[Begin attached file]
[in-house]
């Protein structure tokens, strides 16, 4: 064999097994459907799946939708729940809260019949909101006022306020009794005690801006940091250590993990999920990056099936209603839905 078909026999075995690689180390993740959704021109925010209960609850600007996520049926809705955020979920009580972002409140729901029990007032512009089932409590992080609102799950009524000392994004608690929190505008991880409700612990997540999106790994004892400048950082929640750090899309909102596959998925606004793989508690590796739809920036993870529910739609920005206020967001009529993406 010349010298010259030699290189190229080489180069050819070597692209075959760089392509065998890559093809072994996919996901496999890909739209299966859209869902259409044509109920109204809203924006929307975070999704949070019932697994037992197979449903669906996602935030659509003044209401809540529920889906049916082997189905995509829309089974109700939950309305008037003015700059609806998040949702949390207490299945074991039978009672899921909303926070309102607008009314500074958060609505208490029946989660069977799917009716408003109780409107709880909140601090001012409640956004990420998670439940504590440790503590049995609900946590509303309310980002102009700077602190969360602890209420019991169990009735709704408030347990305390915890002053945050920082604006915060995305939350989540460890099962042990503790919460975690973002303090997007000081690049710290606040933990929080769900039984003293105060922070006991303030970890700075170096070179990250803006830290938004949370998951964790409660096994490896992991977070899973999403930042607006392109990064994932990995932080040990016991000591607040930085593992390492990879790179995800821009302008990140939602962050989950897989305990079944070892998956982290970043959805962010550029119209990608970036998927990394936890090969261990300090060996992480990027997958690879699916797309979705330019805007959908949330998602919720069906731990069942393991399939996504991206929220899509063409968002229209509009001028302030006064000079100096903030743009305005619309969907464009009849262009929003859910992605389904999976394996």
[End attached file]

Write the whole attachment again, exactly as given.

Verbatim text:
[in-house]
């Protein structure tokens, strides 16, 4: 064999097994459907799946939708729940809260019949909101006022306020009794005690801006940091250590993990999920990056099936209603839905 078909026999075995690689180390993740959704021109925010209960609850600007996520049926809705955020979920009580972002409140729901029990007032512009089932409590992080609102799950009524000392994004608690929190505008991880409700612990997540999106790994004892400048950082929640750090899309909102596959998925606004793989508690590796739809920036993870529910739609920005206020967001009529993406 010349010298010259030699290189190229080489180069050819070597692209075959760089392509065998890559093809072994996919996901496999890909739209299966859209869902259409044509109920109204809203924006929307975070999704949070019932697994037992197979449903669906996602935030659509003044209401809540529920889906049916082997189905995509829309089974109700939950309305008037003015700059609806998040949702949390207490299945074991039978009672899921909303926070309102607008009314500074958060609505208490029946989660069977799917009716408003109780409107709880909140601090001012409640956004990420998670439940504590440790503590049995609900946590509303309310980002102009700077602190969360602890209420019991169990009735709704408030347990305390915890002053945050920082604006915060995305939350989540460890099962042990503790919460975690973002303090997007000081690049710290606040933990929080769900039984003293105060922070006991303030970890700075170096070179990250803006830290938004949370998951964790409660096994490896992991977070899973999403930042607006392109990064994932990995932080040990016991000591607040930085593992390492990879790179995800821009302008990140939602962050989950897989305990079944070892998956982290970043959805962010550029119209990608970036998927990394936890090969261990300090060996992480990027997958690879699916797309979705330019805007959908949330998602919720069906731990069942393991399939996504991206929220899509063409968002229209509009001028302030006064000079100096903030743009305005619309969907464009009849262009929003859910992605389904999976394996």